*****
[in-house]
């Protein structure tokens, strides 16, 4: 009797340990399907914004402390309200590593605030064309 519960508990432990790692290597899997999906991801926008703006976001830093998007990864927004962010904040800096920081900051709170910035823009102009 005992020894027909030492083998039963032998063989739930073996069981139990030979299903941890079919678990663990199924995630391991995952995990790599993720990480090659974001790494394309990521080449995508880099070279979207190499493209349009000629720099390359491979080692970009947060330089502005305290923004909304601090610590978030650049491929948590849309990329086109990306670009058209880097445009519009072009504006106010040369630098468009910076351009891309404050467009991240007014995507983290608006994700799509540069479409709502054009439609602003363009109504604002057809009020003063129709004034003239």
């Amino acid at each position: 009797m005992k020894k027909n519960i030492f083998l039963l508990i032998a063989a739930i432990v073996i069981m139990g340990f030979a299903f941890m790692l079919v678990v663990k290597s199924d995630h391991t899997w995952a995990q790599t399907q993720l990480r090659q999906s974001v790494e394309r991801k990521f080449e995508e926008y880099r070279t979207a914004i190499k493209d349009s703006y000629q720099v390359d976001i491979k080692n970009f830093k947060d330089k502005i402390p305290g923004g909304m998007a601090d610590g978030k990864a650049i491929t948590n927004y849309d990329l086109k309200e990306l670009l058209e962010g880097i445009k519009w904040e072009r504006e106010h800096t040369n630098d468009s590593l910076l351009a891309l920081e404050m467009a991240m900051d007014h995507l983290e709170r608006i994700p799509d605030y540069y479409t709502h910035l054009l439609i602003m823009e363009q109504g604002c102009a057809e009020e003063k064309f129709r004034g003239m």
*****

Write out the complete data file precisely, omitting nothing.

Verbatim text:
[in-house]
């Protein structure tokens, strides 16, 4: 009797340990399907914004402390309200590593605030064309 519960508990432990790692290597899997999906991801926008703006976001830093998007990864927004962010904040800096920081900051709170910035823009102009 005992020894027909030492083998039963032998063989739930073996069981139990030979299903941890079919678990663990199924995630391991995952995990790599993720990480090659974001790494394309990521080449995508880099070279979207190499493209349009000629720099390359491979080692970009947060330089502005305290923004909304601090610590978030650049491929948590849309990329086109990306670009058209880097445009519009072009504006106010040369630098468009910076351009891309404050467009991240007014995507983290608006994700799509540069479409709502054009439609602003363009109504604002057809009020003063129709004034003239």
């Amino acid at each position: 009797m005992k020894k027909n519960i030492f083998l039963l508990i032998a063989a739930i432990v073996i069981m139990g340990f030979a299903f941890m790692l079919v678990v663990k290597s199924d995630h391991t899997w995952a995990q790599t399907q993720l990480r090659q999906s974001v790494e394309r991801k990521f080449e995508e926008y880099r070279t979207a914004i190499k493209d349009s703006y000629q720099v390359d976001i491979k080692n970009f830093k947060d330089k502005i402390p305290g923004g909304m998007a601090d610590g978030k990864a650049i491929t948590n927004y849309d990329l086109k309200e990306l670009l058209e962010g880097i445009k519009w904040e072009r504006e106010h800096t040369n630098d468009s590593l910076l351009a891309l920081e404050m467009a991240m900051d007014h995507l983290e709170r608006i994700p799509d605030y540069y479409t709502h910035l054009l439609i602003m823009e363009q109504g604002c102009a057809e009020e003063k064309f129709r004034g003239m």